About A.P.E.S.

The subject

All ape species are classifed as endangered or critically endangered on the IUCN Red List. In a world with rapidly growing human populations and an ever increasing demand for resources, apes and their habitats are being put under enormous pressure and their numbers are declining at an alarmingly high rate. Ape conservation is a complex issue and fnding long lasting solutions to the numerous pressures they face is an enormous challenge. While deforestation, the bush meat trade, developing industry and human population growth are issues that threaten the majority of great ape populations, there are often site specifc threats that may be unique to certain populations, and there is no “one size fits all” solution to deal with these pressures. Therefore detailed information about the threats faced by each population in addition to accurate measures of population status are crucial for both successfully identifying promising conservation opportunities and for evaluating the success of implemented conservation activities. Information sharing between scientists and conservationists has been limited in the past by a lack of resources, and the difficulty in accessing both published and non-published data from great ape studies.

About this page

One of the main goals of the A.P.E.S project is to overcome these limitations and create a comprehensive database of all that is known about great ape distribution throughout their range, in order to better conserve them. A large team of ape conservationists, donors, scientists and experts in this field have compiled the information you find on this website. Interactive maps with information on ape distribution and their environment will help you to learn more about remaining ape populations and to discover locations that may be of particular interest to you. Various analytical tools will allow you to explore the relationships between ape population status, their natural habitat and human activities or to flter for ape populations of certain characteristics that match your interest. All of this is complemented by extensive text resources, and is hoped that the A.P.E.S database will be a useful and easily accessible tool for a wide range of people in a variety of fields. As the situation of apes is changing rapidly, we are also trying our hardest to keep this website up to date. Please contact us if you have further information to display, or alternatively you can directly use the _A.P.E.S wiki_ to enter new information.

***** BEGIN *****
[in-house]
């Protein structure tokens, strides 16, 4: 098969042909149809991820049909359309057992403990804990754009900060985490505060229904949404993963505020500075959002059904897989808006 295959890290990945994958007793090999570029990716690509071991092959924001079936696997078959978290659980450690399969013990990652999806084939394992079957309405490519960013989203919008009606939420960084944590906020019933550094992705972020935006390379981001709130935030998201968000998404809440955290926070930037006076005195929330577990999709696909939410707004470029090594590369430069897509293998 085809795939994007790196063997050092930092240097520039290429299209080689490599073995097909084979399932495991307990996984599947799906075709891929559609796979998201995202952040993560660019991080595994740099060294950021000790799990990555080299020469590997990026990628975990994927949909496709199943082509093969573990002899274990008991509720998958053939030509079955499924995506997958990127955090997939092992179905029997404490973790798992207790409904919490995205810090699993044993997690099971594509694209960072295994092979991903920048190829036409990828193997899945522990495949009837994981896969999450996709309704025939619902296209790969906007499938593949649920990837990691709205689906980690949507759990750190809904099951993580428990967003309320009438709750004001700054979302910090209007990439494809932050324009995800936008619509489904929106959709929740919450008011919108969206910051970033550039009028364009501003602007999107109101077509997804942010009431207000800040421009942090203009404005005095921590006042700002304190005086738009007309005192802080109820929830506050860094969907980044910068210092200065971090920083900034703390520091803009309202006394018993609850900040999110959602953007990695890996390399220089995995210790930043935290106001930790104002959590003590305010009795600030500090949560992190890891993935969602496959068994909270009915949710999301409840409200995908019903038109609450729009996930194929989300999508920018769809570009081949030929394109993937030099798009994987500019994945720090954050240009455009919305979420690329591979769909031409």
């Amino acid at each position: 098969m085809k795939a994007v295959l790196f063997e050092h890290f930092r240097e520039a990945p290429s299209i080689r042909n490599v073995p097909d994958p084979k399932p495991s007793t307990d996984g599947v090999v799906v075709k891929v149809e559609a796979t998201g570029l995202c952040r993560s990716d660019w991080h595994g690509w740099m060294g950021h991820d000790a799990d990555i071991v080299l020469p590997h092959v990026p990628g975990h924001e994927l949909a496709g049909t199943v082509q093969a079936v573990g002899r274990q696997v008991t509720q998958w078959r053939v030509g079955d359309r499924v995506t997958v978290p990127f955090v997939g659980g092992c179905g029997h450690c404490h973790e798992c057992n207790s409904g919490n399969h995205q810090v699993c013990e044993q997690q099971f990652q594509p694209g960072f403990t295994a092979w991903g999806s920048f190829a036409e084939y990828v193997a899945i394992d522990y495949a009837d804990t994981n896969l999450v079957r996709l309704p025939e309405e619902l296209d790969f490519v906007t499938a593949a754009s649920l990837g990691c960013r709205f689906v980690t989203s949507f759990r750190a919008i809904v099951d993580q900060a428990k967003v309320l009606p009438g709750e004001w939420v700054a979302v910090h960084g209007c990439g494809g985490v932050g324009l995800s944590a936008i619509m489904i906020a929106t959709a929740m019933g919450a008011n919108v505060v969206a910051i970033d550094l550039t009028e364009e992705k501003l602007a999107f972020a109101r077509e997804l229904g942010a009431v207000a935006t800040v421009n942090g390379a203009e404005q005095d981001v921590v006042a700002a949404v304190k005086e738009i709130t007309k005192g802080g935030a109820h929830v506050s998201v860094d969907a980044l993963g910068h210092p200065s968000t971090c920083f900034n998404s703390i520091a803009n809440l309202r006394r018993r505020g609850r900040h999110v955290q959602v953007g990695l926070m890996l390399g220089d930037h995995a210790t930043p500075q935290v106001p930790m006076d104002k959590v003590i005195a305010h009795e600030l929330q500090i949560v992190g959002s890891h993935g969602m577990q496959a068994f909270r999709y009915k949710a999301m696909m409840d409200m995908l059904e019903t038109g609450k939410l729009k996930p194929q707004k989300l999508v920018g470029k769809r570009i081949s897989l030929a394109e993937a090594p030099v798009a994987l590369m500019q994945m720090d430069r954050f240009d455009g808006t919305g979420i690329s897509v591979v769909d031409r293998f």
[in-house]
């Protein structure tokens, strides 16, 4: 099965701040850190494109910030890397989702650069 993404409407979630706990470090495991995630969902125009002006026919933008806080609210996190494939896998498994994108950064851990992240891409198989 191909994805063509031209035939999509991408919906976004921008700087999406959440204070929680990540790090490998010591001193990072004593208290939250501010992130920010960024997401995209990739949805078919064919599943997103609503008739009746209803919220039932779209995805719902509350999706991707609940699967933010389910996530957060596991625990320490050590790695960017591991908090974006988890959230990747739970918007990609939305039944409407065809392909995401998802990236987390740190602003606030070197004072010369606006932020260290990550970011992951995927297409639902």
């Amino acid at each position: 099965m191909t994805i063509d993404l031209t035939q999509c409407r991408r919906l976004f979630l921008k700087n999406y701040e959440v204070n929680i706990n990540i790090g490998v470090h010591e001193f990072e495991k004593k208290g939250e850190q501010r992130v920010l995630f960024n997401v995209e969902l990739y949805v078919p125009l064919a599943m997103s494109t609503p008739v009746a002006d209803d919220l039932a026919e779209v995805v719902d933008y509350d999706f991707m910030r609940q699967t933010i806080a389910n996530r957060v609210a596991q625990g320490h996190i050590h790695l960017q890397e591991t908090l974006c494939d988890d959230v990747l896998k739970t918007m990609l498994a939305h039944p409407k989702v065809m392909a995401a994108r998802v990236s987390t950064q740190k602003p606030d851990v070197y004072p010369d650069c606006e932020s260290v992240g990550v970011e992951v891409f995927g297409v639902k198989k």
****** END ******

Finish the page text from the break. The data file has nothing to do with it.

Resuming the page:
The A.P.E.S project was initiated in 2005 as a joint effort between the Great Apes Section (SGA) of the Primate Specialist Group and the Max Planck Institute for Evolutionary Anthropology. In the first two years of the project the focus was on the compilation of ape population data and the development of an access and release policy. In 2007 the A.P.E.S. project was combined with an initiative by the United Nations Environment Programme World Conservation Monitoring Centre (UNEP WCMC, Cambridge, UK), the Arcus Foundation and the Jane Goodall Institute, which has evolved into the current platform. The website and database is hosted by the Max Planck Institute for Evolutionary Anthropology, the dashboard is hosted by UNEP WCMC.


This project is a true collaborative effort to which many organizations, governments and individuals (see partners) have contributed in terms of data, funding, scientifc and technical expertise, consulting and invested time and effort. We would like to thank everyone for making this project possible!


The texts for this website have been written by

Topics: All texts written by Kay Farmer and reviewed by Hjalmar Kühl
Geography: Text compiled through Wikipedia


Special thanks to


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